Monday, May 15, 2017

Some exceptions to the Doctrine of Exhaustion of Administrative Remedies


Some exceptions to the Doctrine of Exhaustion of Administrative Remedies
Police Benevolent Assn. of N.Y. State, Inc. v State of New York, 2017 NY Slip Op 03588, Appellate Division, Third Department

Civil Service Law §64 bars temporary appointments to positions in the competitive class excess of three months, subject to certain exceptions, including, but not limited to, when an employee is on leave of absence from the position.

The Police Benevolent Association of New York State, Inc. [PBA], the bargaining representative for individuals employed as university police officers [UPO] at the State University of New York [SUNY] brought an Article 78 action seeking an order, among other things, annulling the temporary part-time appointment of an individual [Employee] as a UPO by SUNY's College of Environmental Science and Forestry. PBA contended that SUNY's appointment of Employee as a temporary part-time employee violated Civil Service Law §64.

Supreme Court granted SUNY's pre-trial motion to dismiss PBA's petition on the ground that PBA did not exhaust its administrative remedies. SUNY cited  an appeal of a grievance filed by PBA pursuant to the relevant collective bargaining agreement [CBA] then pending before the Governor's Office of Employee Relations [GOER] in support of its "failure to exhaust administrative remedies" in support of its motion to dismiss PBA's Article 78 petition.

PBA appealed and the Appellate Division reversed the Supreme Court's decision, finding that the exhaustion of remedies principle was inapplicable here because the matter was "ripe for judicial review."

Although the court observed that  "[A] determination made by an administrative agency must first be challenged through every available administrative remedy before it can be raised in a court of law," it said that this rule does not apply where [1] "an administrative challenge would be futile" or [2] where "the issue to be determined is purely a question of law."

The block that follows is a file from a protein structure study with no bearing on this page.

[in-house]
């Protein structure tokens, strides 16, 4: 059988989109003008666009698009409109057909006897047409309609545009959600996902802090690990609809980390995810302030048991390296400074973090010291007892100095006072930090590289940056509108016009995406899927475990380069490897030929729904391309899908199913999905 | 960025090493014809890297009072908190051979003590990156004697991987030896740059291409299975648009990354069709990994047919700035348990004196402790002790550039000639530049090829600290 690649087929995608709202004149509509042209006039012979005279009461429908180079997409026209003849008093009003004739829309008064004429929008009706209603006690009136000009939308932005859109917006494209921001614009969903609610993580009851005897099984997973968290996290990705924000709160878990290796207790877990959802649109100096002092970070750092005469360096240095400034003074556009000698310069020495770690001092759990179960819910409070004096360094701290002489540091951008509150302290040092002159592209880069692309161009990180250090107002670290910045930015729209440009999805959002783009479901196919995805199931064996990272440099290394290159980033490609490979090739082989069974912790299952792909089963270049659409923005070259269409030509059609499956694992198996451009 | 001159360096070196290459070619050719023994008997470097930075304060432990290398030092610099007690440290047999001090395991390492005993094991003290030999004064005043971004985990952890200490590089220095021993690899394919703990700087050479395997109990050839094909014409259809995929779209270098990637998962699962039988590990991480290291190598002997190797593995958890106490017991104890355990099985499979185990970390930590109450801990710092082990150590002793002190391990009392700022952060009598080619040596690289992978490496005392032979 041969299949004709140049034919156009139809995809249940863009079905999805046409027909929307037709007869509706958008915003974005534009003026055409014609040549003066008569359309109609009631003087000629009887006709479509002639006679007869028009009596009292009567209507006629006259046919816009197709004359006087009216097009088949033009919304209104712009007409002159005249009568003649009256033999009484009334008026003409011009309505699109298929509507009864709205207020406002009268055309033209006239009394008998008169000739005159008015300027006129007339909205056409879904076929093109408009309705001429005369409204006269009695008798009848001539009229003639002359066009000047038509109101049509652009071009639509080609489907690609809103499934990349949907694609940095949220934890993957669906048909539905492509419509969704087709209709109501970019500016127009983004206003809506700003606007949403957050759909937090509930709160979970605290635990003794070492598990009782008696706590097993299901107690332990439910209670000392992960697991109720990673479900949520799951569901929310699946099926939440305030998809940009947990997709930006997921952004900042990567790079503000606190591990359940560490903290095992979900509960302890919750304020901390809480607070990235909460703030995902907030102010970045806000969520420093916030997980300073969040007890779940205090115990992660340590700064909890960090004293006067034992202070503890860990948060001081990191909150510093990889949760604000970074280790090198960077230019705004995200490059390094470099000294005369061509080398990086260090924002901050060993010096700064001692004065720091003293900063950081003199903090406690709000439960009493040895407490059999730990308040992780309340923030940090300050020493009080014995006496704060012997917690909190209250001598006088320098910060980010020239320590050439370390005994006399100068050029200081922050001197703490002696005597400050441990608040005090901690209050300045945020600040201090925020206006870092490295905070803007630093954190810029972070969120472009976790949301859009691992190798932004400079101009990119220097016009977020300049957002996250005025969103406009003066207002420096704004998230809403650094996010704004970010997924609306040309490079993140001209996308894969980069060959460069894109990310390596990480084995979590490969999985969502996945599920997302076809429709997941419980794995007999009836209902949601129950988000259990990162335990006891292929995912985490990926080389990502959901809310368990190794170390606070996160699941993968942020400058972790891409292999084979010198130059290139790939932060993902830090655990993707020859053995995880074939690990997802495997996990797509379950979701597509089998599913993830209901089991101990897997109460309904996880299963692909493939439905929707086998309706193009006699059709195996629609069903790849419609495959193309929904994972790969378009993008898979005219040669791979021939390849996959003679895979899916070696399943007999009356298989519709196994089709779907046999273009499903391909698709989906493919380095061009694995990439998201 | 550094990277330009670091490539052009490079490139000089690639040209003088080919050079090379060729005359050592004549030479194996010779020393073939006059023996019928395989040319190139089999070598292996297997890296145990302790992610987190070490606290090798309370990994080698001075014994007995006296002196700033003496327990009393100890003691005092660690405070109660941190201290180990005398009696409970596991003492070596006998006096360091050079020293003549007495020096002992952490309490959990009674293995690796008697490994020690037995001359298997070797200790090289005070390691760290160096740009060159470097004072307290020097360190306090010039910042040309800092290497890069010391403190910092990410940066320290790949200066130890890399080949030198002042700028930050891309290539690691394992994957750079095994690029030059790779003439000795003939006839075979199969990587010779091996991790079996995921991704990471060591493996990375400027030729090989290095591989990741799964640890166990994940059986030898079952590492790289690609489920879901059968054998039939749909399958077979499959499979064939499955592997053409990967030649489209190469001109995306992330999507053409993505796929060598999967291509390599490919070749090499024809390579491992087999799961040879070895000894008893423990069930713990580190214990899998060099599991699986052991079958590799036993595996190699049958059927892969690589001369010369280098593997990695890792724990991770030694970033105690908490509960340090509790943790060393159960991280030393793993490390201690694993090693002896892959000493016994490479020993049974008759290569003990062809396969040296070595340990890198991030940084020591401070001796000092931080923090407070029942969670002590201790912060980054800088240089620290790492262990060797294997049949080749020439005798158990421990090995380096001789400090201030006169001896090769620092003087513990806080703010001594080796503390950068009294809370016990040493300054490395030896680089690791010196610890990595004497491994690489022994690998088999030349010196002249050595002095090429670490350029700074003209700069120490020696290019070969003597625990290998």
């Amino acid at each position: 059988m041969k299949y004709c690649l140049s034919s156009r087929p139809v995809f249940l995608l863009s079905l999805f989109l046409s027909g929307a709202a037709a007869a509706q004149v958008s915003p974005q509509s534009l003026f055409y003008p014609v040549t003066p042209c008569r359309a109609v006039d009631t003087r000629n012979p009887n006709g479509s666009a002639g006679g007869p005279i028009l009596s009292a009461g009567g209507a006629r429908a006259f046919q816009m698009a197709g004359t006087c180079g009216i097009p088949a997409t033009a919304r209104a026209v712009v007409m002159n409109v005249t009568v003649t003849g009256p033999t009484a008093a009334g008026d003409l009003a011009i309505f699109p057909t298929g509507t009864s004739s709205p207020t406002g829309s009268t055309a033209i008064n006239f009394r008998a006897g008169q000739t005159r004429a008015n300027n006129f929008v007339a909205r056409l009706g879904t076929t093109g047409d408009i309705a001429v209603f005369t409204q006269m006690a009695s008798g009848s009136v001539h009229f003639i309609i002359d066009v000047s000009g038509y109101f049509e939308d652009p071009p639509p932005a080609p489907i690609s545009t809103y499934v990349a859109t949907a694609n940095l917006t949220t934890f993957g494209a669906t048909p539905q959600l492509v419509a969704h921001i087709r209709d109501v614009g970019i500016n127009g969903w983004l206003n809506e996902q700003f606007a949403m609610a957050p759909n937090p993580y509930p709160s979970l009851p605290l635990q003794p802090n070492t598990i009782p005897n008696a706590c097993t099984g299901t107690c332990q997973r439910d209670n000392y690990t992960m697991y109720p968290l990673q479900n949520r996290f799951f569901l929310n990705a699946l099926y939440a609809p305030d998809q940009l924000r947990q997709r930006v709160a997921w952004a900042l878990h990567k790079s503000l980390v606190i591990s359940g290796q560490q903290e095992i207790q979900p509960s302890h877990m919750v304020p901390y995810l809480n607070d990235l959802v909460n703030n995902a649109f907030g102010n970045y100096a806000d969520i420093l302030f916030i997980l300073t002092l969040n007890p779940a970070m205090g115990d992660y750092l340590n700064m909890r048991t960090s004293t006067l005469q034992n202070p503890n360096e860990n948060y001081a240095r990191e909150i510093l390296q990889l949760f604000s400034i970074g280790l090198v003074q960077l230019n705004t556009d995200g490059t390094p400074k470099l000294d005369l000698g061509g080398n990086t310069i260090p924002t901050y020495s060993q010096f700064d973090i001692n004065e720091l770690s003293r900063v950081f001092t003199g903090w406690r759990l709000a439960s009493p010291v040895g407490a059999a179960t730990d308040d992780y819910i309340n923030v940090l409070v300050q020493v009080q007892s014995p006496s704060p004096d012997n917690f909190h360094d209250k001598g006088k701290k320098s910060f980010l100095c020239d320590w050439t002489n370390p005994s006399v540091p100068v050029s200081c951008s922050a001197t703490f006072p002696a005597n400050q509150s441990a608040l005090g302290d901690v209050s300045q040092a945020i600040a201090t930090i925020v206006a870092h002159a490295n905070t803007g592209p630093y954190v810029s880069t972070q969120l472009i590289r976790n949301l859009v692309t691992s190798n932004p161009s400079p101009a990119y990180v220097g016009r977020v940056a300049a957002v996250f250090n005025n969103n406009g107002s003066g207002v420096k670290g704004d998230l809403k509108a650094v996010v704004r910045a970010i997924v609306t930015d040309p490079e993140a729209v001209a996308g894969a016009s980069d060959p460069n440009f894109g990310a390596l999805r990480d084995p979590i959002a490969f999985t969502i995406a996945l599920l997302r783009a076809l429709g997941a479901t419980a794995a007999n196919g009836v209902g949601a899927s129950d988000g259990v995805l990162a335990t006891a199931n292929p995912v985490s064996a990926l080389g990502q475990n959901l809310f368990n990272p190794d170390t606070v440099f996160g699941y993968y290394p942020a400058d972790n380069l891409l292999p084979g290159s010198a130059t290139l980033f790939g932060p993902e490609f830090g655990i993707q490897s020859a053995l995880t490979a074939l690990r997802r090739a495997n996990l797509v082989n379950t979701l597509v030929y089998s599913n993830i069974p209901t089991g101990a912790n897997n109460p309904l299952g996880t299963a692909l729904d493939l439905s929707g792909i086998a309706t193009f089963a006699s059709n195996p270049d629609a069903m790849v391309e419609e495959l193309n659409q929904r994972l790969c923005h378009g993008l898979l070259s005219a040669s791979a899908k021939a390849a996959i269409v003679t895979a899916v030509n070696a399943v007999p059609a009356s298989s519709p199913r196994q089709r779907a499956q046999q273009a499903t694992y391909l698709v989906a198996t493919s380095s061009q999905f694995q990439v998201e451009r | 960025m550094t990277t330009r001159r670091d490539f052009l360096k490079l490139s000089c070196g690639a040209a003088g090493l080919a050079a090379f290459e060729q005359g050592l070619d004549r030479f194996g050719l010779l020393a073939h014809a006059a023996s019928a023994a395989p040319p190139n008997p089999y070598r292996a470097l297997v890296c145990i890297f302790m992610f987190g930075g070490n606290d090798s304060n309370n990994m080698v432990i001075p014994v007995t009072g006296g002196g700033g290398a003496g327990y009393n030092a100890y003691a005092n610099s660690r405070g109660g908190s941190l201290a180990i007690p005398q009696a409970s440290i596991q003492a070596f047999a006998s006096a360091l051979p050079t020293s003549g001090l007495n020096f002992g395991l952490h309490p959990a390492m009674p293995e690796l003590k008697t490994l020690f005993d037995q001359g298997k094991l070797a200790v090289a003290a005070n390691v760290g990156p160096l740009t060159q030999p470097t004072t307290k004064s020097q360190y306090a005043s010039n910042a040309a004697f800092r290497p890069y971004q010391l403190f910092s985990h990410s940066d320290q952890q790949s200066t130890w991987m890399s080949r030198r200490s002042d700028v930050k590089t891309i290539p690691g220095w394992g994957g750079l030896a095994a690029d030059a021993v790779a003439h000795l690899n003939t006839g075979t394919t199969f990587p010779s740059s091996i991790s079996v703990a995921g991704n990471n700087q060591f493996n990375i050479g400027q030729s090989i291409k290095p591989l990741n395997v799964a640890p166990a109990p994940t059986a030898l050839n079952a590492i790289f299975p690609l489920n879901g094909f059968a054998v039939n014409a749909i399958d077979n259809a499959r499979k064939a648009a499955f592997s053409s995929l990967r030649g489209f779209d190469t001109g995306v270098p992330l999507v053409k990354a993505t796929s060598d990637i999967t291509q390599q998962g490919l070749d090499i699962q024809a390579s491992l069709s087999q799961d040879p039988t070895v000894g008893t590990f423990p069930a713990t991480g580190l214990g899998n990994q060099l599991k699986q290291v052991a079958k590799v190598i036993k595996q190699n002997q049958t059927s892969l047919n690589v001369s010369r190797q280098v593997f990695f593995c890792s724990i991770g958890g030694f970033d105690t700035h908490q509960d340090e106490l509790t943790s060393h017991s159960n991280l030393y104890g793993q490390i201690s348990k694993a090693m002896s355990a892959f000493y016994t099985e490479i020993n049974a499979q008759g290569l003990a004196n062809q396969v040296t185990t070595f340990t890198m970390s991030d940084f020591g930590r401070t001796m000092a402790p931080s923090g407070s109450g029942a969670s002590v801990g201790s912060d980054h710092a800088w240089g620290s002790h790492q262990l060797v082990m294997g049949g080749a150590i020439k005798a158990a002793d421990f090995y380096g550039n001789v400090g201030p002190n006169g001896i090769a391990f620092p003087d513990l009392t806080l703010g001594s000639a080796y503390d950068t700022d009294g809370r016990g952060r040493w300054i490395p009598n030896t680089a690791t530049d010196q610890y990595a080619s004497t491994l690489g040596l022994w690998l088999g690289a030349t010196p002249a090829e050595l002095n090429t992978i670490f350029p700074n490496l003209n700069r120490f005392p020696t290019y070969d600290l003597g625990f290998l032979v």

The Appellate Division noted that PBA's Article 78 petition did not challenge the grievance determinations by SUNY processed pursuant to the grievance procedure set out in the CBA and that an appeal concerning those decisions were then pending a determination by the Governor's Office of Employee Relations.*

Rather PBA's Article 78 action challenged the appointment of Employee on the ground that it violated Civil Service Law §64. As PBA does not allege that SUNY violated the CBA, but instead alleges a statutory violation, it was not required to use the CBA's grievance procedure.

Indeed, said the court, "Article 7 of the CBA limits the grievance process to three types of disputes: first, concerning the application and/or interpretation of the CBA; second, concerning a term or condition of employment; and third, concerning a claim of improper or unjust discipline. However, none of these provisions "can be reasonably viewed as applicable to an (alleged) unlawful appointment by SUNY" in violation of §64 of the Civil Service Law.

As the cited provisions in the CBA are inapplicable with respect to adjudicating the alleges violation of Civil Service Law §64, use of the grievance process to challenge the appointment on statutory grounds would have been futile. As Employee's appointment was final, resulting in an alleged injury to PBA and, or, collective bargaining unit members, and because the question presented is "purely legal," the Appellate Division ruled that the matter "is ripe for judicial review" and Supreme Court erred in granting SUNY' pre-answer motion to dismiss.

* The Appellate Division noted that GOER denied the grievance and PBA made no demand for arbitration.

The decision is posted on the Internet at:

Handbooks focusing on State and Municipal Public Personnel Law continue to be available for purchase via the links provided below:

The Discipline Book at http://thedisciplinebook.blogspot.com/

Challenging Adverse Personnel Decisions at http://nypplarchives.blogspot.com

The Disability Benefits E-book: at http://section207.blogspot.com/

Layoff, Preferred Lists at http://nylayoff.blogspot.com/

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